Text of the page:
An illustration of NOAA-17, a satellite decommissioned in 2013 after nearly 11 years of operations. The spacecraft broke up in orbit March 10. Credit: NASA

WASHINGTON — A polar-orbiting weather satellite decommissioned nearly eight years ago has broken up, adding to the growing debris population in a key orbit.

The Space Force’s 18th Space Control Squadron said March 18 it hard confirmed the NOAA-17 satellite broke up March 10. The squadron said it was tracking 16 pieces of debris associated with the satellite, and that there was no evidence the breakup was caused by a collision.

In a statement to SpaceNews March 19, the National Oceanic and Atmospheric Administration confirmed that the satellite had broken up, having been notified about the incident by NASA’s Orbital Debris Program Office. “At this time, the debris poses little threat to the International Space Station or to any other critical space assets,” NOAA stated.

The spacecraft, originally designated NOAA-M, launched in June 2002. The spacecraft was designed to operate for three years but served in a primary or backup role for nearly 11 years until NOAA formally decommissioned it in April 2013.

Neither NOAA nor other agencies released the cause of the breakup. However, NOAA-17 is similar to other polar-orbiting satellites that suffered breakups. In November 2015, the NOAA-16 satellite broke up, nearly a year and a half after a “critical anomaly” ended operations. Two satellites in the Air Force’s Defense Meteorological Satellite Program, DMSP F-13 and DMSP F-12, broke up in February 2015 and October 2016, respectively,

The failure of DMSP F-13 was blamed on a design flaw in the satellite’s battery that is also found on other DMSP satellites. Those satellites, along with NOAA-15 and NOAA-17, were built by Lockheed Martin.

When NOAA decommissioned NOAA-17 in 2013, the agency said it performed a “deactivation process” with the spacecraft. In a statement to SpaceNews, NOAA said that process included disconnecting the batteries on the spacecraft as well as opening thruster valves and turning off its transmitters. “These steps were taken to ensure the satellite was as inert as possible and minimized the risk of radio frequency interference with other spacecraft after decommissioning,” NOAA stated.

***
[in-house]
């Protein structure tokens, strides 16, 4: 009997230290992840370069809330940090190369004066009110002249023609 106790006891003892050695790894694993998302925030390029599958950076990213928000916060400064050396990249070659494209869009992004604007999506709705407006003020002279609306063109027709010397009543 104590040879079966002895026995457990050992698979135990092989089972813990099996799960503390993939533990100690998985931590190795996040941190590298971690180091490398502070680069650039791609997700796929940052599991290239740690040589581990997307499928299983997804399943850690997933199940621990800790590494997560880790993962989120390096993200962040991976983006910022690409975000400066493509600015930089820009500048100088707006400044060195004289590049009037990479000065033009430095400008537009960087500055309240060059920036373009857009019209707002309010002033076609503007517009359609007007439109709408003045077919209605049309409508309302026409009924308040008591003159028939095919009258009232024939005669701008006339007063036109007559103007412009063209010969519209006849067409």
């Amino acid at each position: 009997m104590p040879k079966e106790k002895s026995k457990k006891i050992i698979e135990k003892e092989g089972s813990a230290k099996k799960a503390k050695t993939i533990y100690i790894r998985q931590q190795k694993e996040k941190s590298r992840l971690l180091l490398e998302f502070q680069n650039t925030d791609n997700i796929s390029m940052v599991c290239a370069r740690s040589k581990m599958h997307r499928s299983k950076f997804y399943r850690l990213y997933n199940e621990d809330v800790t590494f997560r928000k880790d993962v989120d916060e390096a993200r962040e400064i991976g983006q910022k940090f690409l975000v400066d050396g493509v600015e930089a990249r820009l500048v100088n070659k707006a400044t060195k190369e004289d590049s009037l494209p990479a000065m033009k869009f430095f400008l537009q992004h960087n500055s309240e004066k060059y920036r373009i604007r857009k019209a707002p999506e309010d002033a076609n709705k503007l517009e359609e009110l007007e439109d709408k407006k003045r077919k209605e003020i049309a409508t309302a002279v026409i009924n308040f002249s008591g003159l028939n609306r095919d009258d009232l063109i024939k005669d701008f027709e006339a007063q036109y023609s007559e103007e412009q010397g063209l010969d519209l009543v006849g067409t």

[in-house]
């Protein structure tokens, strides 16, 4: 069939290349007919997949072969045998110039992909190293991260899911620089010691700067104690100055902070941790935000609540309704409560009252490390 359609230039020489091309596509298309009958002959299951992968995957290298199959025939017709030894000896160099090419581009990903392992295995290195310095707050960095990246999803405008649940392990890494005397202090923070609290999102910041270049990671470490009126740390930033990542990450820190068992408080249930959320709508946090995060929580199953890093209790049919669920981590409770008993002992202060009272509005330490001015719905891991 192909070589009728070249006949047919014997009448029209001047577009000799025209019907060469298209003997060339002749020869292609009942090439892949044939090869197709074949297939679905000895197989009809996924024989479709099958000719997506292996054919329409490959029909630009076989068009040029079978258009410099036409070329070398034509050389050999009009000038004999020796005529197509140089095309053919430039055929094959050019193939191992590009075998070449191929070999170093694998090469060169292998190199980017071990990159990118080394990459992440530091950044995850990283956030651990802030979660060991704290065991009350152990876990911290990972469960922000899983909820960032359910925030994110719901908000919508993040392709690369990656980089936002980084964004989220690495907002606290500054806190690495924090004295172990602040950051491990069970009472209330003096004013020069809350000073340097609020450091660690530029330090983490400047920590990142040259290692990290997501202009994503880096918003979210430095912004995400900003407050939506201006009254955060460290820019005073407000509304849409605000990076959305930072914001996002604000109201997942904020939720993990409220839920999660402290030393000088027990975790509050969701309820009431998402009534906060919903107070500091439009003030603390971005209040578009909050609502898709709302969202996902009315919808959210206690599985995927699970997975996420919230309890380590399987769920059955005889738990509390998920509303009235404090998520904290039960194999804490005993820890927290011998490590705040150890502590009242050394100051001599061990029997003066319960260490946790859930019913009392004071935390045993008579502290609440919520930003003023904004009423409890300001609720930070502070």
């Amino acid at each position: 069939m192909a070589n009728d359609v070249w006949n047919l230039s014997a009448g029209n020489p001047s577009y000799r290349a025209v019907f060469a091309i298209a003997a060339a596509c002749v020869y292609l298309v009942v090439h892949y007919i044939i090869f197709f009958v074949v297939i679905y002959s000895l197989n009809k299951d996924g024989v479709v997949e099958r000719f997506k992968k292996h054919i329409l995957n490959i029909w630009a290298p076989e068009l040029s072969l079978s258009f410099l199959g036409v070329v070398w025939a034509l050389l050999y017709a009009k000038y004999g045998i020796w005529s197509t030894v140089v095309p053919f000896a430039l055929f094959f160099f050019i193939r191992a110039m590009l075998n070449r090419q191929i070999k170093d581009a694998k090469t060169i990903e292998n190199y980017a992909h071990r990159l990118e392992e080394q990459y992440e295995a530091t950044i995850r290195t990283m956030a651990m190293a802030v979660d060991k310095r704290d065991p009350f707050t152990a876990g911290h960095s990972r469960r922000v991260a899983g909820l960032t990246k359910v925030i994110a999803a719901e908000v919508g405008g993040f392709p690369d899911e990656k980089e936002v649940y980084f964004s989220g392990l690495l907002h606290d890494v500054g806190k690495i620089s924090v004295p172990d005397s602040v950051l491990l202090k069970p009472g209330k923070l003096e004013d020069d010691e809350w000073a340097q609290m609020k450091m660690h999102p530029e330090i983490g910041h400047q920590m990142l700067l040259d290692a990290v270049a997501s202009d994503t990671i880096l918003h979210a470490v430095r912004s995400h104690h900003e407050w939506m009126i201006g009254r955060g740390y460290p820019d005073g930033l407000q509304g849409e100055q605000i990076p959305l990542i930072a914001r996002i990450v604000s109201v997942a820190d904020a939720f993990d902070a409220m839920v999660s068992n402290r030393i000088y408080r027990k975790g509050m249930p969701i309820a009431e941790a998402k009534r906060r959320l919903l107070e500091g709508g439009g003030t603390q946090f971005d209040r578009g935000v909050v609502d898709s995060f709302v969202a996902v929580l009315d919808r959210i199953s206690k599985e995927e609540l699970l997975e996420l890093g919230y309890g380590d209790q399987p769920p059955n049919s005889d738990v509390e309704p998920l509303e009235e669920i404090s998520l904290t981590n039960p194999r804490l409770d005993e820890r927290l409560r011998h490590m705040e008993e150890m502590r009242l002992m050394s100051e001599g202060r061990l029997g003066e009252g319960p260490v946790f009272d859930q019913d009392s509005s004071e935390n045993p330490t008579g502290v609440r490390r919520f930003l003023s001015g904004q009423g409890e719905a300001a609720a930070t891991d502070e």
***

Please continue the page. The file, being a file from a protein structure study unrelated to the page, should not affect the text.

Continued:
Those activities are among the federal government’s recommendations to passivate spacecraft at the end of their lives, removing energy sources that could cause explosions. “All onboard sources of stored energy of a spacecraft or upper stage should be depleted or safed when they are no longer required for mission operations or postmission disposal,” the U.S. government’s Orbital Debris Mitigation Standard Practices document states.

The fact that a satellite could still break up even after following those best practices shows the limits of those guidelines. “I don’t doubt NOAA did what they could, and think this is more a case of a legacy satellite that was designed in an era before we really cared much about debris mitigation,” said Brian Weeden, director of program planning at the Secure World Foundation.

While NOAA said the satellite is not a threat to the space station or “other critical space assets,” it is in a sun-synchronous orbit used by other weather and Earth observation spacecraft.

Some of those satellites are not only threatened by such debris, but also pose a threat of creating more debris. Weeden noted a report by NASA’s inspector general in January that found two NASA missions in polar orbits, QuikSCAT and Terra, not only fail to meet the 25-year threshold for deorbiting spacecraft after the end of their missions, they also pose a risk of explosion because of batteries that cannot be disconnected or propellant tanks that cannot be depressurized.

That report found that “mitigation-only” activities to prevent the creation of new orbital debris were not sufficient to keep the space environment stable. “Rather, to effectively address the orbital debris issue, global mitigation and strategic remediation efforts are necessary,” the report concluded, recommending NASA support active debris removal efforts, including funding technologies to enable such systems.

Weeden agreed. “I would hope this serves as yet another example why the U.S. and other governments need to invest in active debris removal capabilities to take legacy satellites that were never designed to comply with the debris mitigation guidelines and remove them from orbit.”

Jeff Foust writes about space policy, commercial space, and related topics for SpaceNews. He earned a Ph.D. in planetary sciences from the Massachusetts Institute of Technology and a bachelor’s degree with honors in geophysics and planetary science...